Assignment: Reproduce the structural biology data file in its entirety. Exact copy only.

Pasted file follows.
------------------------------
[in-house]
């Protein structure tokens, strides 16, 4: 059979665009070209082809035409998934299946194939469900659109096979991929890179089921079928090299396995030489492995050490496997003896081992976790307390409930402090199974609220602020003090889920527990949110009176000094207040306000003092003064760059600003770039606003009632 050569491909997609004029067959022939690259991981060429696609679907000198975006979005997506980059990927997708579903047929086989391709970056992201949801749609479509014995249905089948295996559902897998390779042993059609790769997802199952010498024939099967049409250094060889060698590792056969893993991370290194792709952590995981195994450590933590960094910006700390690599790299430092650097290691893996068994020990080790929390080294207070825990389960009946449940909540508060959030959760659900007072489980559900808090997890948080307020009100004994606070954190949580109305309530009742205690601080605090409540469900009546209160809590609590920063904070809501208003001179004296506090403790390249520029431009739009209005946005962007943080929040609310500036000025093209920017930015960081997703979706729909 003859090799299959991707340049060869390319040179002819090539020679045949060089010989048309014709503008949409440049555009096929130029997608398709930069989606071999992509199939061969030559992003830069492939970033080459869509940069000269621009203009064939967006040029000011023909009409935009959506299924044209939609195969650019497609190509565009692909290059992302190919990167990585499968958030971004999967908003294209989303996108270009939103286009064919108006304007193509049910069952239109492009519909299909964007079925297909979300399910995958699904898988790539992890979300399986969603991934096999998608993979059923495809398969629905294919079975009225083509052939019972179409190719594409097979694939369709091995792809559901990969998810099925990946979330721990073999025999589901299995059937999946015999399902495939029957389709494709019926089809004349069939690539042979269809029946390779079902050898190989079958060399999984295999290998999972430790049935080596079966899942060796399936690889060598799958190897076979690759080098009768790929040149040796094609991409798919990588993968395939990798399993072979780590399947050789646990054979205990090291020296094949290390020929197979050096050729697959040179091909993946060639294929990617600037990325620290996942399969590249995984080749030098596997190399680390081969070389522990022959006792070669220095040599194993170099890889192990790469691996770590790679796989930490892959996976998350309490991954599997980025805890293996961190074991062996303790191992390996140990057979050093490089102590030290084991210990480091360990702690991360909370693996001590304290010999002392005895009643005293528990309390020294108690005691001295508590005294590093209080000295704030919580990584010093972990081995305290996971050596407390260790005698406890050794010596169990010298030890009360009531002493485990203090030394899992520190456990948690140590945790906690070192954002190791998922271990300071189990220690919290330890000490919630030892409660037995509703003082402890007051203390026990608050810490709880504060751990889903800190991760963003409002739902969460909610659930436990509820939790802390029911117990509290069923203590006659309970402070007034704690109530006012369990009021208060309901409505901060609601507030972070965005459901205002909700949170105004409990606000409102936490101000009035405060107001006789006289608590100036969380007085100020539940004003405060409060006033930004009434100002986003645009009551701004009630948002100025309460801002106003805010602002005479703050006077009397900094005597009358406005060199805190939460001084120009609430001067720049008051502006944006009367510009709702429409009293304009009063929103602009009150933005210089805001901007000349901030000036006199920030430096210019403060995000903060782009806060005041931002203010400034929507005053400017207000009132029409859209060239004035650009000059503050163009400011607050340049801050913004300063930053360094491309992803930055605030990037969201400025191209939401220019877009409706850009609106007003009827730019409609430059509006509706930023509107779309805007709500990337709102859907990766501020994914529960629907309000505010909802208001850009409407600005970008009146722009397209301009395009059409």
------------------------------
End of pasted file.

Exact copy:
[in-house]
């Protein structure tokens, strides 16, 4: 059979665009070209082809035409998934299946194939469900659109096979991929890179089921079928090299396995030489492995050490496997003896081992976790307390409930402090199974609220602020003090889920527990949110009176000094207040306000003092003064760059600003770039606003009632 050569491909997609004029067959022939690259991981060429696609679907000198975006979005997506980059990927997708579903047929086989391709970056992201949801749609479509014995249905089948295996559902897998390779042993059609790769997802199952010498024939099967049409250094060889060698590792056969893993991370290194792709952590995981195994450590933590960094910006700390690599790299430092650097290691893996068994020990080790929390080294207070825990389960009946449940909540508060959030959760659900007072489980559900808090997890948080307020009100004994606070954190949580109305309530009742205690601080605090409540469900009546209160809590609590920063904070809501208003001179004296506090403790390249520029431009739009209005946005962007943080929040609310500036000025093209920017930015960081997703979706729909 003859090799299959991707340049060869390319040179002819090539020679045949060089010989048309014709503008949409440049555009096929130029997608398709930069989606071999992509199939061969030559992003830069492939970033080459869509940069000269621009203009064939967006040029000011023909009409935009959506299924044209939609195969650019497609190509565009692909290059992302190919990167990585499968958030971004999967908003294209989303996108270009939103286009064919108006304007193509049910069952239109492009519909299909964007079925297909979300399910995958699904898988790539992890979300399986969603991934096999998608993979059923495809398969629905294919079975009225083509052939019972179409190719594409097979694939369709091995792809559901990969998810099925990946979330721990073999025999589901299995059937999946015999399902495939029957389709494709019926089809004349069939690539042979269809029946390779079902050898190989079958060399999984295999290998999972430790049935080596079966899942060796399936690889060598799958190897076979690759080098009768790929040149040796094609991409798919990588993968395939990798399993072979780590399947050789646990054979205990090291020296094949290390020929197979050096050729697959040179091909993946060639294929990617600037990325620290996942399969590249995984080749030098596997190399680390081969070389522990022959006792070669220095040599194993170099890889192990790469691996770590790679796989930490892959996976998350309490991954599997980025805890293996961190074991062996303790191992390996140990057979050093490089102590030290084991210990480091360990702690991360909370693996001590304290010999002392005895009643005293528990309390020294108690005691001295508590005294590093209080000295704030919580990584010093972990081995305290996971050596407390260790005698406890050794010596169990010298030890009360009531002493485990203090030394899992520190456990948690140590945790906690070192954002190791998922271990300071189990220690919290330890000490919630030892409660037995509703003082402890007051203390026990608050810490709880504060751990889903800190991760963003409002739902969460909610659930436990509820939790802390029911117990509290069923203590006659309970402070007034704690109530006012369990009021208060309901409505901060609601507030972070965005459901205002909700949170105004409990606000409102936490101000009035405060107001006789006289608590100036969380007085100020539940004003405060409060006033930004009434100002986003645009009551701004009630948002100025309460801002106003805010602002005479703050006077009397900094005597009358406005060199805190939460001084120009609430001067720049008051502006944006009367510009709702429409009293304009009063929103602009009150933005210089805001901007000349901030000036006199920030430096210019403060995000903060782009806060005041931002203010400034929507005053400017207000009132029409859209060239004035650009000059503050163009400011607050340049801050913004300063930053360094491309992803930055605030990037969201400025191209939401220019877009409706850009609106007003009827730019409609430059509006509706930023509107779309805007709500990337709102859907990766501020994914529960629907309000505010909802208001850009409407600005970008009146722009397209301009395009059409």